Pacific Crest Trail
The Pacific Crest Trail, also known as the PCT, is the premier hiking trail in the western United States stretching from the Mexican border to the Canadian border, traveling through severe deserts, among the highest peaks of the contiguous United States, alongside snow-capped volcanoes, lush forests, and bubbling hot springs. Much of the trail is extremely remote—one segment through the High Sierras has over 200 miles of trail without a single road crossing. The deserts of Southern California can be brutally hot with nothing more than an occasional a Joshua tree for shade. The elevation ranges from just above sea level at the Columbia River to 13,153 feet (4,009 m) at Forester Pass. This is a wild trail of breath-taking beauty and unforgettable scenery.
Interested in reading about my hike? I blogged about it at Another Long Walk, or click through to the table of contents. Be warned: the blog is poorly edited! It’s hard to write well with limited computer time while thru-hiking a backcountry trail!
Southern California PCT
The first 700 miles (1,100 km) or so of the PCT runs largely through deserts that can be brutally dry and hot. Several sections have no water at all for more than 20 miles (32 km)—and you’ll need to carry a lot of it when temperatures soar to 100°F (40°C). There are a couple of sections at higher elevations where snow can be problematic—Fuller Ridge in the San Jacinto Mountains had thru-hikers worried about the heavy snowpack and many took a road detour to avoid it. I charged ahead, however, and went straight through the snow under the assumption that if I couldn’t handle Fuller Ridge, I had no business entering the High Sierras later where record snow levels were being reported.
The year I hiked the trail, 2010, there were two official detours from the PCT due to fire damage: the Sheep Fire and Station Fire detours. For those of you familiar with the PCT’s routes, that’s why you’ll see this version of the trail running through places like Devils Punchbowl and through the town of Pearblossom—places where the official PCT does not normally go through. The Sheep Fire detour was relatively quick and lasted part of an afternoon, but the Station Fire detour was 50 miles long and took three days of road walking to complete.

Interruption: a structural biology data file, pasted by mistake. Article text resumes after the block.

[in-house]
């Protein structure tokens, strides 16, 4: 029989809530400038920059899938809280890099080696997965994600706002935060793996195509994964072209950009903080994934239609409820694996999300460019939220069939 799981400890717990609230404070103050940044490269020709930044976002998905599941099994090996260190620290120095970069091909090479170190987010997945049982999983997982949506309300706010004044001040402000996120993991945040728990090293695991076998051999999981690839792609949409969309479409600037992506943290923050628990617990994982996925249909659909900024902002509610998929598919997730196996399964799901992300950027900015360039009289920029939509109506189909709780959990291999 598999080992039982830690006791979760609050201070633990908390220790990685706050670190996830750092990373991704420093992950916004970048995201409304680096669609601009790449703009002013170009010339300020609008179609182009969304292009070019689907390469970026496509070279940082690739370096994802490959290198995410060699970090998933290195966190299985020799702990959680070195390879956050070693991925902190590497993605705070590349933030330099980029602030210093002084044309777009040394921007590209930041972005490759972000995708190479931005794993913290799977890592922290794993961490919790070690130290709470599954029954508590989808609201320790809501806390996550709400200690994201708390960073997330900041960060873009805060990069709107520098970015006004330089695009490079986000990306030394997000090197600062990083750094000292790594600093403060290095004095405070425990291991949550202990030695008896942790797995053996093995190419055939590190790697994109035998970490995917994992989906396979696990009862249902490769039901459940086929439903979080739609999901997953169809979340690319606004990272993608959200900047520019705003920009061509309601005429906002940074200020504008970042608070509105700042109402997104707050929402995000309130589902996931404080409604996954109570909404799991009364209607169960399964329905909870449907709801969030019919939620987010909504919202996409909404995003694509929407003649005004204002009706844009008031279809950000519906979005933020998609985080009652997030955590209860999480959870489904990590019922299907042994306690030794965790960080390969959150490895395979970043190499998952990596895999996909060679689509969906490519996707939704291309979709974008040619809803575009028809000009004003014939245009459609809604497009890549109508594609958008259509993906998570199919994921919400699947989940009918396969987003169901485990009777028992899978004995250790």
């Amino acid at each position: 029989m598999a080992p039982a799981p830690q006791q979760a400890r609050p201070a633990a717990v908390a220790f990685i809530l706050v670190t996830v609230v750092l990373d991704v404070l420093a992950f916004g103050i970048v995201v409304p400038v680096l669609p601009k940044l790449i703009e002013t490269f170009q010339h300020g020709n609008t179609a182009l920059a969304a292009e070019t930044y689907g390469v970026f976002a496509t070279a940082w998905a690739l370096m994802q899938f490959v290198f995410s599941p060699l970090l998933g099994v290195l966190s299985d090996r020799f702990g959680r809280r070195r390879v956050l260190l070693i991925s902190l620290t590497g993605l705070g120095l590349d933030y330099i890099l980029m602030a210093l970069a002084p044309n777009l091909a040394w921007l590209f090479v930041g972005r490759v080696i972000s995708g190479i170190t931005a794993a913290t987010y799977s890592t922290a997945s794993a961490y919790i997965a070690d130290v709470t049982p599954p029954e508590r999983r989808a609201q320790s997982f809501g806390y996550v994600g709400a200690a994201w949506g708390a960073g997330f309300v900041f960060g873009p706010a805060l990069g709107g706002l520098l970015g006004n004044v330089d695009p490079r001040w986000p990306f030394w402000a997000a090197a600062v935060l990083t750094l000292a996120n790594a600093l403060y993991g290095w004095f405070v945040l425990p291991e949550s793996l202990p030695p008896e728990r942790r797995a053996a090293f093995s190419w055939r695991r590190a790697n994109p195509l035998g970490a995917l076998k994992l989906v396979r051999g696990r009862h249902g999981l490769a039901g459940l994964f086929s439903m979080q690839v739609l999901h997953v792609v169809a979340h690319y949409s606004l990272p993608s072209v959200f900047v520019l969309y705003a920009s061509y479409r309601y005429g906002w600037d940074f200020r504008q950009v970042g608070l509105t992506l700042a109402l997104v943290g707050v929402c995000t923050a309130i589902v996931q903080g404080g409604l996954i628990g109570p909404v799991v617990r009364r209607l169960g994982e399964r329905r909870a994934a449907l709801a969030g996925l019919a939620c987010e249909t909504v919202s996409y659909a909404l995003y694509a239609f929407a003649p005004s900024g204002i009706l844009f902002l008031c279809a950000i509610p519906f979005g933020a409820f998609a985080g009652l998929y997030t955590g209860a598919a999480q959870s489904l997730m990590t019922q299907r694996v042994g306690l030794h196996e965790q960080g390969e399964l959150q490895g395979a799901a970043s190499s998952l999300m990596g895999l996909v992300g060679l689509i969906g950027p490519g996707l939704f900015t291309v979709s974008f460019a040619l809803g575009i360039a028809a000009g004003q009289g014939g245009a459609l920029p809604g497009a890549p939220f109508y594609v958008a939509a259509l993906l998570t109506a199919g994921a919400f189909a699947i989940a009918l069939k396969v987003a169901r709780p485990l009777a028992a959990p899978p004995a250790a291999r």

Central California PCT
This section of the PCT runs the length of the Sierra Nevada Mountain Range, roughly from Kennedy Meadows in the south to Lake Tahoe in the north. This section, without a doubt, is the toughest and most extreme sections you’ll find on the Pacific Crest Trail. For thru-hikers, there’s still a lot of snow in the High Sierras, which—by all accounts—was way above average the year I hiked it. The trail peaks at the 13,153-foot Forester Pass, but an eight-mile side trail leads to Mount Whitney, the highest point of the contiguous United States, and nearly all thru-hikes make the quick afternoon jaunt to bag this peak, myself included.
In my opinion, this is the most beautiful section of the entire Pacific Crest Trail, but at the same time, the snow was enormously demoralizing. At one point, the postholing became so bad, I actually started crawling across the snow on my hands and knees. That didn’t even prevent the postholing completely—more than once, my arm postholed and my face took a hit in the snow. There’s a 200-mile (320 km) section along this stretch without a single road crossing making it the most remote section of the trail. Fortunately, for you, these challenges are a lot easier since your walks are virtual, but if you really want to get into the spirit of things, do your real-life walks through deep snow and temperatures that are so cold as to freeze your shoes solid.